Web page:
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  1. #18
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    As with drop shots, smashes can be sliced too.

    A sliced smash always loses some power due to the angled contact. However, the slicing does change the flight somewhat, so that it slows down more rapidly than normal as it approaches the defender, and would land farther in front of him than expected. There may also be a small amount of horizontal swerve.

    A sliced smash gives the defender more time to react, but it also poses more of a challenge in tracking the shuttle. Consequently, it may be particularly effective if immediately preceded by two or three normal smashes: following these with a sliced smash may upset the defender's rhythm.

    I mainly play this shot by mistake. I was doing this a lot in one particular game recently, to the consternation of one of my opponents, who asked me if I was spinning the shuttle somehow. It worked very effectively as a shot played under pressure (as when returning a flick serve, or when otherwise late to the shuttle).

  2. #19
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    yes it can be done.but,bare in mind,to achieve the (slowing down of the shuttle) part,you really need the use your power and strength.if not its just a slice and the first part of the shot wont look like a smash.dont slice the shuttle too much too as the point of impact of the strings and shuttle will not be flat enough to produse the smash-part of the stroke.the harder you swing ,the more the shuttle will 'die down'.just my opinion guys.feel free to question haha

  3. #20
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    Oh I have no idea how to pull this off. That's why I'm asking. I mean, I'm pretty good (used to train and play on a team) so I assume I'm at a level where if it were a simple shot to execute, I wouldn't have this much problem.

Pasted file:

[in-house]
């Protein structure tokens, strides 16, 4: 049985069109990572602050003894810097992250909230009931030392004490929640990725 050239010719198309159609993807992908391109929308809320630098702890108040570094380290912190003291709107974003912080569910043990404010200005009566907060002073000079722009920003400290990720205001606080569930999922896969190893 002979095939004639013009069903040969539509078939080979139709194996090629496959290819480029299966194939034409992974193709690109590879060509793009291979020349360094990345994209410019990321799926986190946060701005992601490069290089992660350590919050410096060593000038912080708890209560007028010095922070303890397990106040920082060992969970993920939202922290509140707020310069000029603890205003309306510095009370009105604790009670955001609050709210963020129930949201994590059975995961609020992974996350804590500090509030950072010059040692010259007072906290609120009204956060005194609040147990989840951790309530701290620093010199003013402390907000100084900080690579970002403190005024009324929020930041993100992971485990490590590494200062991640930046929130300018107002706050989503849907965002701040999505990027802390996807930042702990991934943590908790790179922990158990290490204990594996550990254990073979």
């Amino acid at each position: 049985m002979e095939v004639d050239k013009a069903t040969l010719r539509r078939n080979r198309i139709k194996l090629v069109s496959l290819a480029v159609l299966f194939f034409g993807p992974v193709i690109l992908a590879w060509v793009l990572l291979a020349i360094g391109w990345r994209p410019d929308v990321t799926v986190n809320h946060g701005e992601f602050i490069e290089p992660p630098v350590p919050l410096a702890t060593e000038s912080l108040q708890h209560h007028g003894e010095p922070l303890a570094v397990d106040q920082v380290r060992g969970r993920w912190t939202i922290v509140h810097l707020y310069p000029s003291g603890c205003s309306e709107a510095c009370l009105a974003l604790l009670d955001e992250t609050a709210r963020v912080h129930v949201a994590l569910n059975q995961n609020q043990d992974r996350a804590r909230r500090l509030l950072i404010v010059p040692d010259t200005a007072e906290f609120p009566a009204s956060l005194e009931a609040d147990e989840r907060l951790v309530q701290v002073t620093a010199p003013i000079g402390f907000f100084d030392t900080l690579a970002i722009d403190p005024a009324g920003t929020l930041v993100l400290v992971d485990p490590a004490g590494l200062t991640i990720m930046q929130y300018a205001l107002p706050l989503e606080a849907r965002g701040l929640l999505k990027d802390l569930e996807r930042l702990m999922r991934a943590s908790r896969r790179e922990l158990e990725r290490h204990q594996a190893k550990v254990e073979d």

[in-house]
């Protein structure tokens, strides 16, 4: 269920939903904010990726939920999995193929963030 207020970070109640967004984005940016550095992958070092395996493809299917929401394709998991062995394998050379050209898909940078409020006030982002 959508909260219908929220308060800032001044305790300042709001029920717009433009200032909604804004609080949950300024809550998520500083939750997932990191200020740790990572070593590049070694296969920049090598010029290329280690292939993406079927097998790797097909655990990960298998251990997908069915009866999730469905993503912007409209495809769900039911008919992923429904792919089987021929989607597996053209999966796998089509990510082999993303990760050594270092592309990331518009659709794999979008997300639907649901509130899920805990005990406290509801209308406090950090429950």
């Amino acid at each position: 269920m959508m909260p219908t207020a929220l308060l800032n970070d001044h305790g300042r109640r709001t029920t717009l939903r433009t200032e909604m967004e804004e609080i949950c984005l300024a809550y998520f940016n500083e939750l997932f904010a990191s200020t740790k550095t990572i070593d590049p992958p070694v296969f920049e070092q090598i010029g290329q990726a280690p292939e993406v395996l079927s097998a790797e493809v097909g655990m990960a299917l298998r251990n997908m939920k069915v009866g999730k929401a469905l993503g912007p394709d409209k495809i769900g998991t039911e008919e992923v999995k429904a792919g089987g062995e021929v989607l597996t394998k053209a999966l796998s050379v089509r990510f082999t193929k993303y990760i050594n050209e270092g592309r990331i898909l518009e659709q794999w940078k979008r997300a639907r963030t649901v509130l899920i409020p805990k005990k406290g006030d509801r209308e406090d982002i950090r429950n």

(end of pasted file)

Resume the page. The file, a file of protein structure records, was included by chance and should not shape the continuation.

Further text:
The "chop smash" mentioned sounds about right. That's probably the term I should have used (if I had known it). Is the direction of the slice from left to right (like a brush-stroke but harder) or from right to left (standard smash with racquet angled towards you)? I figure it should be one of these two movements but so far, no luck.

  4. #21
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    I know what you are talking about, and I have done this before. I am not sure if its proper technique or not, but an easy way to do this is by holding the racquet with a backhand grip and just swing full power like you normally would with a straight smash. The shuttle will leave your racquet at the speed of a normal smash, then it will slow down tremendously when it reaches the net. It looks and sounds like normal smash, so if you can pull it off, it can be very deceptive.

    By the way, if you are right handed, the shuttle should go crosscourt from right to left.

    Hope this helps, try it out and tell us if it worked out.
    Last edited by 0bito; 06-26-2009 at 12:28 PM.

  5. #22
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    Hmm....I remember I pull this off before, but that was pure luck. My grip was in a weird position for a forehand and I was like "what the heck, I'll smash anyway". Then it came out something like the slice-smash you're talking about. However, the positioning of the shuttle is a bit far off the sideline so it's out for me.

  6. #23